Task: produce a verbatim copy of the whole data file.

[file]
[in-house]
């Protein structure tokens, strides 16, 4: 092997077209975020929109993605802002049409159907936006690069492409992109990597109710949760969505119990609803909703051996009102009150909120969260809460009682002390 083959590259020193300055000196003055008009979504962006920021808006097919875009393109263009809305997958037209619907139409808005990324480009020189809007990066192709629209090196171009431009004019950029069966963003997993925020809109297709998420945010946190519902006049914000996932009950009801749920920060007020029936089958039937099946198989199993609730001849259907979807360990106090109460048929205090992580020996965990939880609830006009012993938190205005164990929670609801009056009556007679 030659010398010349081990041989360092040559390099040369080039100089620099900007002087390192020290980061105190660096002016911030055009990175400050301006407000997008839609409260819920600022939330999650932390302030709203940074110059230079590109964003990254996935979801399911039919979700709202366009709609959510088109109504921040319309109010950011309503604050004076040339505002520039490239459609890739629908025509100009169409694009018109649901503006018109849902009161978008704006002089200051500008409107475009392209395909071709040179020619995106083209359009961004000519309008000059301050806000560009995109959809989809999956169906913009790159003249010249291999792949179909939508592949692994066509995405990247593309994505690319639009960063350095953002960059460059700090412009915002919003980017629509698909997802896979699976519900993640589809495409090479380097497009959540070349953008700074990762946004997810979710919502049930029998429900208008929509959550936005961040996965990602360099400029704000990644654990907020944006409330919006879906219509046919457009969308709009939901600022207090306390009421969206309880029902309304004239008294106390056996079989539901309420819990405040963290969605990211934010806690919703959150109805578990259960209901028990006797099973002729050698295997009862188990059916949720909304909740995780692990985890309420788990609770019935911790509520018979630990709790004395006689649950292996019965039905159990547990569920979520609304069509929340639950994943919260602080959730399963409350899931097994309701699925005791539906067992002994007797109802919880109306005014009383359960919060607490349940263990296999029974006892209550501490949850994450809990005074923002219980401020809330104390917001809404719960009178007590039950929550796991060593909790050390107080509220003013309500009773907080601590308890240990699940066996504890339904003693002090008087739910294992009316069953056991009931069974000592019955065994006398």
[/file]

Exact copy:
[in-house]
């Protein structure tokens, strides 16, 4: 092997077209975020929109993605802002049409159907936006690069492409992109990597109710949760969505119990609803909703051996009102009150909120969260809460009682002390 083959590259020193300055000196003055008009979504962006920021808006097919875009393109263009809305997958037209619907139409808005990324480009020189809007990066192709629209090196171009431009004019950029069966963003997993925020809109297709998420945010946190519902006049914000996932009950009801749920920060007020029936089958039937099946198989199993609730001849259907979807360990106090109460048929205090992580020996965990939880609830006009012993938190205005164990929670609801009056009556007679 030659010398010349081990041989360092040559390099040369080039100089620099900007002087390192020290980061105190660096002016911030055009990175400050301006407000997008839609409260819920600022939330999650932390302030709203940074110059230079590109964003990254996935979801399911039919979700709202366009709609959510088109109504921040319309109010950011309503604050004076040339505002520039490239459609890739629908025509100009169409694009018109649901503006018109849902009161978008704006002089200051500008409107475009392209395909071709040179020619995106083209359009961004000519309008000059301050806000560009995109959809989809999956169906913009790159003249010249291999792949179909939508592949692994066509995405990247593309994505690319639009960063350095953002960059460059700090412009915002919003980017629509698909997802896979699976519900993640589809495409090479380097497009959540070349953008700074990762946004997810979710919502049930029998429900208008929509959550936005961040996965990602360099400029704000990644654990907020944006409330919006879906219509046919457009969308709009939901600022207090306390009421969206309880029902309304004239008294106390056996079989539901309420819990405040963290969605990211934010806690919703959150109805578990259960209901028990006797099973002729050698295997009862188990059916949720909304909740995780692990985890309420788990609770019935911790509520018979630990709790004395006689649950292996019965039905159990547990569920979520609304069509929340639950994943919260602080959730399963409350899931097994309701699925005791539906067992002994007797109802919880109306005014009383359960919060607490349940263990296999029974006892209550501490949850994450809990005074923002219980401020809330104390917001809404719960009178007590039950929550796991060593909790050390107080509220003013309500009773907080601590308890240990699940066996504890339904003693002090008087739910294992009316069953056991009931069974000592019955065994006398």